Flashcards in Week 7 - Aggregate Expenditure Model Deck (25):
What is aggregate expenditure?
Refers to the total amount of spending in the economy (consumption, investment , gov purchases and net exports). Description of specific flows in a macro economy for a time period/
What does the AE model do?
Macroeconomic model focusing on the short-run relationship between total spending and real GDP.
Is the price level assumed to be constant in the AE model
What are the 5 key variables impacting consumption
1) current disposable income
2) expected future income
3) household wealth
4) price level
5) interest rate
What are the assumptions about people in the AE model?
assumes people are rational, maxamising and self interested.
What is the permanent income hypothesis?
Asserts people spend at a level consistent with their expected long-term average income which would significantly weaken the impact of disposable income and expected income on consumption
refers to the accumulation of income in the form of assets.
What is the wealth effect?
Wealth can be drawn on to fund spending and make consumers more comfortable with spending, depending on the liquidity
Why is inflation important in the AE model?
-decreases the real value of wealth
- leads to increasing demand for cash
- causes changes in exchange rates and relative world prices
Impact of higher interest rates on consumption
Higher interest rates make money more costly and lowers consumption (particularly that financed by debt)
Formula for consumption
C = A + MPC + DI
What is the MP
marginal propensity to consume.
= slope of consumption function
= change in consumption / change in disposable income
What is autonomous consumption
autonomous consumption is spent regardless of disposable income (e.g. food and water)
Formula for disposable income
DI = national income (GDP) - net taxes
Formula for investment in AE model?
Depends on the level on actual investment, although, planned investment may be different due to expectations (inventories are goods that have been produced but not yet sold)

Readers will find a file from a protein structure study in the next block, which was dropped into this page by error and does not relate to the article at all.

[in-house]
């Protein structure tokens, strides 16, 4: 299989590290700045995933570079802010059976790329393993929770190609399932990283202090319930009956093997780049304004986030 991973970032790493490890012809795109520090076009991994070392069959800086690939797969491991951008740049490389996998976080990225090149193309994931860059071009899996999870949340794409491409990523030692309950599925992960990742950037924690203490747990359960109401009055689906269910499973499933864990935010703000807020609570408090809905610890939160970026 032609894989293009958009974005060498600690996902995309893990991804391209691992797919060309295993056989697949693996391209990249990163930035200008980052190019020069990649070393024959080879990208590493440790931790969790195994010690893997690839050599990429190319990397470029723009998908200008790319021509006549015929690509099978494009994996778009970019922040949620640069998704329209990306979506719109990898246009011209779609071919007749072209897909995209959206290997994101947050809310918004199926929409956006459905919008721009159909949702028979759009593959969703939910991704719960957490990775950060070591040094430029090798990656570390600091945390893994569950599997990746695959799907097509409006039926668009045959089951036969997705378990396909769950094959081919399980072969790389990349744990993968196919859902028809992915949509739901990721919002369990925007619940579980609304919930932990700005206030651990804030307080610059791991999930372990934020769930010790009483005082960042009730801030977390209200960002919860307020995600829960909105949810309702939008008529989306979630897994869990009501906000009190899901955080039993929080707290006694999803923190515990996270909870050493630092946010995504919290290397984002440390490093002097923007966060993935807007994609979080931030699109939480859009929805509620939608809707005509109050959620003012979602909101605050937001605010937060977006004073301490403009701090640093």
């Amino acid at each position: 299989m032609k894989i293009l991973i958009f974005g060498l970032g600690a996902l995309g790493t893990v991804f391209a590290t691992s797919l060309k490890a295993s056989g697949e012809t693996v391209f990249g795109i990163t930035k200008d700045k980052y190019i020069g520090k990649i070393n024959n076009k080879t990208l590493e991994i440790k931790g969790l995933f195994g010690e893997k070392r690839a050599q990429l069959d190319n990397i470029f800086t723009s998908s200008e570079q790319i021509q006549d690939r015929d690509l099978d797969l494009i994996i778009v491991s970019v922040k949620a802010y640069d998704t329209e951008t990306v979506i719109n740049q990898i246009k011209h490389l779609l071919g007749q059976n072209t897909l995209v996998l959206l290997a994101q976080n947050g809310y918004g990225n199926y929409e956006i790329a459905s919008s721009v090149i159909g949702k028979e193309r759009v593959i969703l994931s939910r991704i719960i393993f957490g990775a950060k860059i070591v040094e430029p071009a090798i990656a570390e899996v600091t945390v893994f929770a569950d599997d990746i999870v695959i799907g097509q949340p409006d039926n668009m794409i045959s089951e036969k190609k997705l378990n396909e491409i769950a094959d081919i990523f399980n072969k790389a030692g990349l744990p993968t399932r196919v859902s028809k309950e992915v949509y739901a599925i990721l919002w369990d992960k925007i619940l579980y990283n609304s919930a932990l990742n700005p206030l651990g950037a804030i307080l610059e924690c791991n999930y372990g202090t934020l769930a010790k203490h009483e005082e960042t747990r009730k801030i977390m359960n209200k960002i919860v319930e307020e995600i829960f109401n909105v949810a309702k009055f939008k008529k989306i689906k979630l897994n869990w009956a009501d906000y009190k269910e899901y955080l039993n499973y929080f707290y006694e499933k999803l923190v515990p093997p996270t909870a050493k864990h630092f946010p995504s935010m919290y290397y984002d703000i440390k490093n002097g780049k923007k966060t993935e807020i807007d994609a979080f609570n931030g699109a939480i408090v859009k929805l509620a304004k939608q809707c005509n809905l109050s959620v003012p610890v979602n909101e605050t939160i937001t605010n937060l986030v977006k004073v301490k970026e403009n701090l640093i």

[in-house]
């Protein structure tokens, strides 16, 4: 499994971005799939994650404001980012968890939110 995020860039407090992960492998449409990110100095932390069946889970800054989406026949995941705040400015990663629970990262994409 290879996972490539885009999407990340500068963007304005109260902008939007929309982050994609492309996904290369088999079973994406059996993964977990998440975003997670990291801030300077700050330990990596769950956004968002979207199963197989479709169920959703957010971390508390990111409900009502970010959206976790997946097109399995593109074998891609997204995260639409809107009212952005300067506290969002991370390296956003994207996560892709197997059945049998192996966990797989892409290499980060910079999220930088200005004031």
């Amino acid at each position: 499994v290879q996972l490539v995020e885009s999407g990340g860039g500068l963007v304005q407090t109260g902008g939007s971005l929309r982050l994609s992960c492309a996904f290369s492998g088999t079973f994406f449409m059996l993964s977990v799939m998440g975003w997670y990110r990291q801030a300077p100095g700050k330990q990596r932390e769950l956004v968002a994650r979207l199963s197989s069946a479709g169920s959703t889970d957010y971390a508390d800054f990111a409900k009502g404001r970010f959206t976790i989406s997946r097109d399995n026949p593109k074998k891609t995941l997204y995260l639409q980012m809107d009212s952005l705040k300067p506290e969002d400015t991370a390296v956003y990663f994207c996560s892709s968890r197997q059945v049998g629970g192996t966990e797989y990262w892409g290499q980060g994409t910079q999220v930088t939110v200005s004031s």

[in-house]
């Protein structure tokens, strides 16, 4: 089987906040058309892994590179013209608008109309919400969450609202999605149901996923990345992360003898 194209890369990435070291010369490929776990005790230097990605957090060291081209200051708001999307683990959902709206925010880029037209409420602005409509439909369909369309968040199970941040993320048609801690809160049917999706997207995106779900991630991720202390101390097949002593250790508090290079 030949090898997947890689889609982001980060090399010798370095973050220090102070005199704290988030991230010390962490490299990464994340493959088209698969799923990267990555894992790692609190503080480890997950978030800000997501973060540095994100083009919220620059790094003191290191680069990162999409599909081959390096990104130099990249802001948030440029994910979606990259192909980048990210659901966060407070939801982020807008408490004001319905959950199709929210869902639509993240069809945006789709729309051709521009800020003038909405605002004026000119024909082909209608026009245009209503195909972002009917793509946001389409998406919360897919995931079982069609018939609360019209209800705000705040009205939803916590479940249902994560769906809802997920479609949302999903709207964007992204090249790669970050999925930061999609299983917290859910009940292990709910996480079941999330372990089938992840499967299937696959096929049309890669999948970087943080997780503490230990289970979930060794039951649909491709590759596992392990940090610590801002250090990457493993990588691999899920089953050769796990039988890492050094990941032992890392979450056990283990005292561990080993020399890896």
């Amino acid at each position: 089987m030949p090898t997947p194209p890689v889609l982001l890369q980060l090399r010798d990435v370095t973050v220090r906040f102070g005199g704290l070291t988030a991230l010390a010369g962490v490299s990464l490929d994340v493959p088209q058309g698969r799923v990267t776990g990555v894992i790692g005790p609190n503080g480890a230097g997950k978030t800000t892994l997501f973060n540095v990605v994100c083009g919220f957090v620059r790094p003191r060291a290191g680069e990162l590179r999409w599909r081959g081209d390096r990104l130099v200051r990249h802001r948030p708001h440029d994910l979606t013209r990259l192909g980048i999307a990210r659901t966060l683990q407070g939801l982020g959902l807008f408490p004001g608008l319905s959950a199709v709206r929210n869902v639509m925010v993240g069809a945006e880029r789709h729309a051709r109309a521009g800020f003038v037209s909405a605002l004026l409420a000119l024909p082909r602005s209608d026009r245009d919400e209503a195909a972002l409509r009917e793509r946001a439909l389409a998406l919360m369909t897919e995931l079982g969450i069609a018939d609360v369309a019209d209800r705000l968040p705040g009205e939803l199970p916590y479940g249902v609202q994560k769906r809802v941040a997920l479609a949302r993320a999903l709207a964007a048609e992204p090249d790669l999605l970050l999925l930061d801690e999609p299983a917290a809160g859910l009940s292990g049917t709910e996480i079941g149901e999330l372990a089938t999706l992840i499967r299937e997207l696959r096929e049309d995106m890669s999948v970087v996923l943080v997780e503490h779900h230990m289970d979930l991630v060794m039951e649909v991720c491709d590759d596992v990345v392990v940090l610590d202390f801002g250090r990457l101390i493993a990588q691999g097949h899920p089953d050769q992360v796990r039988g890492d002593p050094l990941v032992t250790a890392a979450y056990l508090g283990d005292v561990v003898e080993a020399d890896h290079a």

How are savings treated in the AE model?
All savings are converted into some form of business asset but some may sit idle for a period.
What is planned I reliant on?
1) expectations of future profitability
2) interest rates
4) cash flows (profit = tr - tc)
What are gov purchases?
includes net spending at a federal, state and local level
What impacts net exports in AE model?
relative price levels - if inflation is lower than elsewhere, relative prices fall leading to falling imports and rising exports
relative growth rates - if our GDP rises faster, so does income. Some of this will be used on imports and nx falls.
Exchange rate - a depreciating dollar makes exports more competitive and nx rises
What is the equilibrium condition in AE model?
Total output = total expenditure
45 degree line illustrates equilibrium and measures real national income against planned real aggregate expenditure. All point of macroeconomic equilibrium lie on this line.
What happens in the AE model if AE is more than GDP
inventories are rising, gdp and employment are falling.
What is the multiplier effect?
autonomous expenditure created a leveraging effect in which an incremental increase in spending yields a proportionately greater effect on GDP than the amount of spending
What is the multiplier formula in AE model?
multiplier = change in equilibrium real GDP / change in autonomouts expenditure
= 1/ 1- MPC
What happens if a firm is in a high inventory situation when a recession hits?
This is bad as inventory is not liquid and inventories will be increasing more are AE falls. The firm may reduce prices if its not perfectly competitive, reduce/stop production or dump (in extreme cases like GD)